Author

Jeffrey

Jeffrey G. Karam

Former Visiting Research Scholar at the Crown Center and an Assistant Professor of Political Science and International Affairs at the Lebanese American University.

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Lebanon's Civil Society as an Anchor of Stability

Jeff

Jeffrey G. Karam
Middle East Brief 117, April 2018

Summary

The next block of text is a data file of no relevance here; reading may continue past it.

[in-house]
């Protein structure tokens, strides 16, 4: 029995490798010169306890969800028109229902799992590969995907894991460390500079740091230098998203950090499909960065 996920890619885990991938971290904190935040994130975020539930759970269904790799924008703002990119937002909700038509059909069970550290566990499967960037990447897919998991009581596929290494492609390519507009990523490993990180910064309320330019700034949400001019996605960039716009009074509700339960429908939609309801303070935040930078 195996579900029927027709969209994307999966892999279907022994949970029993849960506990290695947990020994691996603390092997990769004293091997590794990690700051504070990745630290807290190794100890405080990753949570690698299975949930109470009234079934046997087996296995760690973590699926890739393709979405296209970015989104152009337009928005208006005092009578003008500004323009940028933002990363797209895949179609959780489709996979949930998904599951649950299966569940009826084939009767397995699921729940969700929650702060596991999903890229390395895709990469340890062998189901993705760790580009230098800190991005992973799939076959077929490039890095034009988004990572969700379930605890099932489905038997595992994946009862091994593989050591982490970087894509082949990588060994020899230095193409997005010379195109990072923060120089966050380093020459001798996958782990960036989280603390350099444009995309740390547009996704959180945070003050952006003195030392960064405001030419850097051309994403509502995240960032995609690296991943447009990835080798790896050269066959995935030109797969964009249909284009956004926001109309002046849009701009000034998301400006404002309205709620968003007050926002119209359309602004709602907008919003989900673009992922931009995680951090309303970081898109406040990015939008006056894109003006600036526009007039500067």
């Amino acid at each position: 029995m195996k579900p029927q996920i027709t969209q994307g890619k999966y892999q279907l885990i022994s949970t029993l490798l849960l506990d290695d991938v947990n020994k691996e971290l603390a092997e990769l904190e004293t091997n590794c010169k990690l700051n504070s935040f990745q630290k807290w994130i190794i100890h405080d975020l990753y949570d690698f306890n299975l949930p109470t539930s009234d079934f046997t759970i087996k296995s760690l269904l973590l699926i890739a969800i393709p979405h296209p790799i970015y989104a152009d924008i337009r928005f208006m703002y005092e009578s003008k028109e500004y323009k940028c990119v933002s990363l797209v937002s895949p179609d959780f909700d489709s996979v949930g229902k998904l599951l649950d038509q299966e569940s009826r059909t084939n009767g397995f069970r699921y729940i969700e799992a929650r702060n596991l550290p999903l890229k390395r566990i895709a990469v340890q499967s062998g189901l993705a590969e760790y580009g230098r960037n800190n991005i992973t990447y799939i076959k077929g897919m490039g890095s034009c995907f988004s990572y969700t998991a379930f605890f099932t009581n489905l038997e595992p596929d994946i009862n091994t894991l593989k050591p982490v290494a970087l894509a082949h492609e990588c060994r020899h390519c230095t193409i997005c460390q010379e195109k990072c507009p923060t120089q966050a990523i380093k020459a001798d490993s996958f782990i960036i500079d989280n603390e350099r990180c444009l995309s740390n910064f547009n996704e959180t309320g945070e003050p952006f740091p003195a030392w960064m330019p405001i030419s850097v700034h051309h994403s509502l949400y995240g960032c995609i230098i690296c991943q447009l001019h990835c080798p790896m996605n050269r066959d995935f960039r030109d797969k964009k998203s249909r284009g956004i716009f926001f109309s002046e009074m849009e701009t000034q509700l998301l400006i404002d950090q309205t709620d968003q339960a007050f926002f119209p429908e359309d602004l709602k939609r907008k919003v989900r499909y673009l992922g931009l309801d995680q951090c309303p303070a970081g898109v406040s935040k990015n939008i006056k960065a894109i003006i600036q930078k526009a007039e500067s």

Lebanon’s political system is often described as weak and perennially at risk of collapse. The sudden resignation of Prime Minister Saad Hariri in late 2017 was just one example of how regional crises threaten to destabilize Lebanon’s government. In this Brief, Jeffrey G. Karam challenges this conventional wisdom and argues that the activism and organizational capacity of the Lebanese public make the country's political system more stable and resilient than is commonly assumed. This occurs in two ways. First, civil society and non-governmental organizations support, pressure, and challenge the Lebanese government in its normal functioning in a wide-variety of arenas, such as electoral reform and environmental planning. Second, during crises, NGOs can help by supplementing or substituting for the Lebanese state, such as responding to the breakdown of garbage collection and coping with the influx of Syrian refugees. This bottom-up activism contributes to the stability and durability of the Lebanese political system but also, inadvertently, allows the government to remain weak.


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